Location: GeerCrest Farm, Salem, Oregon
Species: Varied, including 24 pear trees, four plum trees, one apple, one Hawthorn tree, one butternut tree, and one hickory tree
Date Planted: approx. 1847
The year 1837 saw the beginnings of mass immigration to the Willamette Valley from the Eastern United States. The Willamette Valley, described to Americans in the East as an “Eden of the West,” had been shaped by millennia of active land management by a diverse native population including the Kalapuyan, Molallan and Chinookan. The area – still within sovereign Native nations – proved enticing to immigrants hoping to settle on land in a conducive climate. These immigrants were mainly retired fur trappers and traders and farmers, but were soon followed by tradesmen, merchants, and professionals.
A nurseryman from Illinois named Ralph Geer traveled the Oregon Trail in 1847. He brought with him a bushel of apple seeds and half-bushel of pear seeds. He met and befriended Henderson Luelling, who carried two wagon loads of growing fruit trees from Indiana. Geer praised Luelling for his “Traveling Nursery.” Geer said, “That load [brought by Luelling] of living trees and shrubs brought more wealth to Oregon than any ship ever entered the Columbia river.”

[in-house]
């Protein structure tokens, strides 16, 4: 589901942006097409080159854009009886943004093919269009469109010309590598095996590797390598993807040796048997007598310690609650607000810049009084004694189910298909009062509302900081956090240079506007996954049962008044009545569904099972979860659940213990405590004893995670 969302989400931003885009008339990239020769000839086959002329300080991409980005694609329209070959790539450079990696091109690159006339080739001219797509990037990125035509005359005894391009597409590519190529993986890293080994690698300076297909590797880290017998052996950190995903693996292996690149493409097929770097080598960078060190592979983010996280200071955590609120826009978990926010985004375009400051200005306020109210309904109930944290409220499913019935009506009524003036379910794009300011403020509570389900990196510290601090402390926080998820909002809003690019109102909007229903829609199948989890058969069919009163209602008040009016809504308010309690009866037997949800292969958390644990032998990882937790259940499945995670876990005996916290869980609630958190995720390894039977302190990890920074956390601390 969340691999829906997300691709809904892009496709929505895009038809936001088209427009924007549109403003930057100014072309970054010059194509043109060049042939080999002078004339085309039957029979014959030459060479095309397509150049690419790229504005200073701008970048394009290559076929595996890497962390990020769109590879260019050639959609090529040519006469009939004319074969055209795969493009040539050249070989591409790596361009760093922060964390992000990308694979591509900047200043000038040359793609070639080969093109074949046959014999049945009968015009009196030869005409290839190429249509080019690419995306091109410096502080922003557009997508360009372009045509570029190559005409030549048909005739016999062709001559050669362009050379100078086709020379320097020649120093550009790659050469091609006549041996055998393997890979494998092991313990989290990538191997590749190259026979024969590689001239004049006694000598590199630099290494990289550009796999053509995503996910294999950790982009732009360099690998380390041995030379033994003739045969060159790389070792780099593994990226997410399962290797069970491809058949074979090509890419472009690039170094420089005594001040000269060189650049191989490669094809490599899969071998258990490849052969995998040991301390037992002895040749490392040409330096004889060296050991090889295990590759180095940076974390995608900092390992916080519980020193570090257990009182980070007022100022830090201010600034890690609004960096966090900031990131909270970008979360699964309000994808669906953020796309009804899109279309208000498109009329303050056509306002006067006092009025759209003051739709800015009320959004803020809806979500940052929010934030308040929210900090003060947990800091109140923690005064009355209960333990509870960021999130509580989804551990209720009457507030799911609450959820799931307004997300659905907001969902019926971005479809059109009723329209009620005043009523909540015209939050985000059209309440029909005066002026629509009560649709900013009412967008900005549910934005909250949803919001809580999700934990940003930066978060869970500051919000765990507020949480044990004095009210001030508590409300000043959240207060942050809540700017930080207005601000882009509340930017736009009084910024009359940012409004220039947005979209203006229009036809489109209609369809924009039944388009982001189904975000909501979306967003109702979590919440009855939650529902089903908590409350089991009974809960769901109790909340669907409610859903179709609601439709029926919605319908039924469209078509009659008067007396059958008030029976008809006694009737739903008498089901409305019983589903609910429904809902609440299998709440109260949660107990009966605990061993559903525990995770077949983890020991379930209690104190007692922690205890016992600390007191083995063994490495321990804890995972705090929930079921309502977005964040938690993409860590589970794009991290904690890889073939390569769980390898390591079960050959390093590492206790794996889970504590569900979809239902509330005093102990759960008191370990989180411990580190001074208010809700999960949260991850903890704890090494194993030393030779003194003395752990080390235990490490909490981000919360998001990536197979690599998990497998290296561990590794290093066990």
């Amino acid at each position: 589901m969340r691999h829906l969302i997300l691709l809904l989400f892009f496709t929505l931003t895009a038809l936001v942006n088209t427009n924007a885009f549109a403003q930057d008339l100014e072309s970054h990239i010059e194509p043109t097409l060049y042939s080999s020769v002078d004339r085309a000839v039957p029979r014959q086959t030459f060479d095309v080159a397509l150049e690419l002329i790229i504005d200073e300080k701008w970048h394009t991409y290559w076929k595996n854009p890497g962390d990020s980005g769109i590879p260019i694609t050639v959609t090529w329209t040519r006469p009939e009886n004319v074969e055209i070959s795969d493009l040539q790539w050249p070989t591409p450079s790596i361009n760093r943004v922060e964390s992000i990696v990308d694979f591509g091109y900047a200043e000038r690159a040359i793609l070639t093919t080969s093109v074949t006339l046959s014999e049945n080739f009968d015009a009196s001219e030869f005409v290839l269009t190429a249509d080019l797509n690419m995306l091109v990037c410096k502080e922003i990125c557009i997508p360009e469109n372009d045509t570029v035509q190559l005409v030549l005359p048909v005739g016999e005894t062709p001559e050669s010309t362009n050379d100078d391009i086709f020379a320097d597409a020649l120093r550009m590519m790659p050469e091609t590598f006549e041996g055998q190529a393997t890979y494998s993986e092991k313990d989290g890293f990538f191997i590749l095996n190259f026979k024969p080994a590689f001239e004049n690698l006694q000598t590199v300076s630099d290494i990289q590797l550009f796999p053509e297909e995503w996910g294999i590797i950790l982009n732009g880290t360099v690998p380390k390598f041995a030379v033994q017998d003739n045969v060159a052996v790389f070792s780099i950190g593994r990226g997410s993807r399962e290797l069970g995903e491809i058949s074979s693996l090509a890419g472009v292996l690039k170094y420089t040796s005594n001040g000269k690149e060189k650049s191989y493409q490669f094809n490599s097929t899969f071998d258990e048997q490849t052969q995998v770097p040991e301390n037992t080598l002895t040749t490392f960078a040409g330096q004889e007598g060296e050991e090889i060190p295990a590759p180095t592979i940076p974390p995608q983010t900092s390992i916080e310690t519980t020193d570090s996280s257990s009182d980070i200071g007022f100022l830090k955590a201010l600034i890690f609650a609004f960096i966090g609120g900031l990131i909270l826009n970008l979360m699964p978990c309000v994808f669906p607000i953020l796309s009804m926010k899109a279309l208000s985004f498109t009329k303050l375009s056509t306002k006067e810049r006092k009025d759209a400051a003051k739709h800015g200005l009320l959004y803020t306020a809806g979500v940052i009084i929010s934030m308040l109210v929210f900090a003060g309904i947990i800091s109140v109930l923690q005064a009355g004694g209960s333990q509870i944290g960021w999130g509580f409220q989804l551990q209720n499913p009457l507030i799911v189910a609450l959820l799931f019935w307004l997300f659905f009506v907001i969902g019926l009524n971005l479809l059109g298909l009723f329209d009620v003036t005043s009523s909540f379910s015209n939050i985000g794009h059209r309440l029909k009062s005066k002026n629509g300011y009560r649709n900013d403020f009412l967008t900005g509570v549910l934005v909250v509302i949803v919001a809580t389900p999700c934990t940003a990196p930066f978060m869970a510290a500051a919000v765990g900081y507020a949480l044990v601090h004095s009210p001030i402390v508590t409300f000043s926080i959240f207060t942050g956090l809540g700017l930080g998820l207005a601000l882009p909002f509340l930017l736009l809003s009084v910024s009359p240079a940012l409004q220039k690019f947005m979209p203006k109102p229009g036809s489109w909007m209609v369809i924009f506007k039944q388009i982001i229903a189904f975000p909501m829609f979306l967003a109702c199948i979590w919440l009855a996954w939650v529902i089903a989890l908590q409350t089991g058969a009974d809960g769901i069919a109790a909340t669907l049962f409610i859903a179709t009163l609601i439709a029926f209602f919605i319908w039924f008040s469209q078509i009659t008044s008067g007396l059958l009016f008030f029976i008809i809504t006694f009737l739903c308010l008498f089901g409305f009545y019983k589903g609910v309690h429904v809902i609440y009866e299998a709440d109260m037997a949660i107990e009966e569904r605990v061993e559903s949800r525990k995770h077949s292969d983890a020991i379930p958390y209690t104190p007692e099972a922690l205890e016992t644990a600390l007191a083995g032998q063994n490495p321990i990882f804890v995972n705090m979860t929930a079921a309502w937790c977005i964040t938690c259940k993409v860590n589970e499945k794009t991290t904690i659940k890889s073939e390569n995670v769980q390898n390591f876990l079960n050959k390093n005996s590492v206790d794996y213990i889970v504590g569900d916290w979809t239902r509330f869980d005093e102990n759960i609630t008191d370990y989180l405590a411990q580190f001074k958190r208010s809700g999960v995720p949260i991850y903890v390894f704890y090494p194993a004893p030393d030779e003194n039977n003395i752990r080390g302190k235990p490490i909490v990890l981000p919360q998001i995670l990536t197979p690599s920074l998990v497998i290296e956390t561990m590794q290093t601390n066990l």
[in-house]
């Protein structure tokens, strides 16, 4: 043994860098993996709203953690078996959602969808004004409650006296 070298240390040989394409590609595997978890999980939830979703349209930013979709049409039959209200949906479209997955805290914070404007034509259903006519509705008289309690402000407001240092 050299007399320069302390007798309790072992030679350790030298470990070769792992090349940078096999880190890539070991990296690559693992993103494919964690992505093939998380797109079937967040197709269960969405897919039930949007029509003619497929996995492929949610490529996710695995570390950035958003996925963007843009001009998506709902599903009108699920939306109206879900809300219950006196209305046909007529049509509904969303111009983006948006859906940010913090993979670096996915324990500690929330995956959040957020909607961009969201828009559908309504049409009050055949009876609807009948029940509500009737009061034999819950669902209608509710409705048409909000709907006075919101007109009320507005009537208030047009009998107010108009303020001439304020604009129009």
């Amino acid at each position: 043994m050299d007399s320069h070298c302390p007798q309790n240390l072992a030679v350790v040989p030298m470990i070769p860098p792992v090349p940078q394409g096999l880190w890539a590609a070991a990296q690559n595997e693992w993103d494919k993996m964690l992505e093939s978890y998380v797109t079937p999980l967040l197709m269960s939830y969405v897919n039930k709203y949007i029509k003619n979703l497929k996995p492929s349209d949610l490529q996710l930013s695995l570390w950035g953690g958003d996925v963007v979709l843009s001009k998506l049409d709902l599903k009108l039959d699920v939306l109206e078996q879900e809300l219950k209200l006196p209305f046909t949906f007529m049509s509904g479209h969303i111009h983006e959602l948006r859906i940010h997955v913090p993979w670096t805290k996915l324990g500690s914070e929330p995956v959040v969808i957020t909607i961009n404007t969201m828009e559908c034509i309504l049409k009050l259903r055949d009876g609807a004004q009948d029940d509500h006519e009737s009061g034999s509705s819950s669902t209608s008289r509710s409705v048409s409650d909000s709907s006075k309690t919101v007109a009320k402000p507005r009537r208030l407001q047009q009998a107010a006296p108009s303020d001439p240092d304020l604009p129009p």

With their combined seeds, trees, and techniques, the two men founded the non-native nursery and fruit industry in Oregon. Luelling planted his trees on his donation land claim just south of Portland in Milwaukie and traded with Geer for rootstocks, enabling success through their cooperation. By 1852, Geer advertised 66 varieties of apple trees, 15 varieties of pear trees and assorted peach, cherry, plum, nectarine and almond trees for sale in the Oregon Statesman newspaper. The economic boom resulting from the California Gold Rush created a rich market for both trees and fruit.
Today, the Geer farm east of Salem still has trees growing from the original plantings. GeerCrest Farm is now managed by the nonprofit GeerCrest Farm & Historical Society, Inc. Their mission is both preservation of history and farm-life education for children. The farm has two buildings on the National Register: the 1880 stone fruit cellar and the 1851 farmhouse, which is the oldest residence in Oregon that remains in the original family.
Standing near the farmhouse is a grove of fruit and nut trees that date back to the beginning of the Geer homestead. In recognition of the early non-Native Oregon nurserymen and fruit growers, the Oregon Heritage Tree Program welcomes these venerable trees into the 2018 class of Oregon Heritage Trees.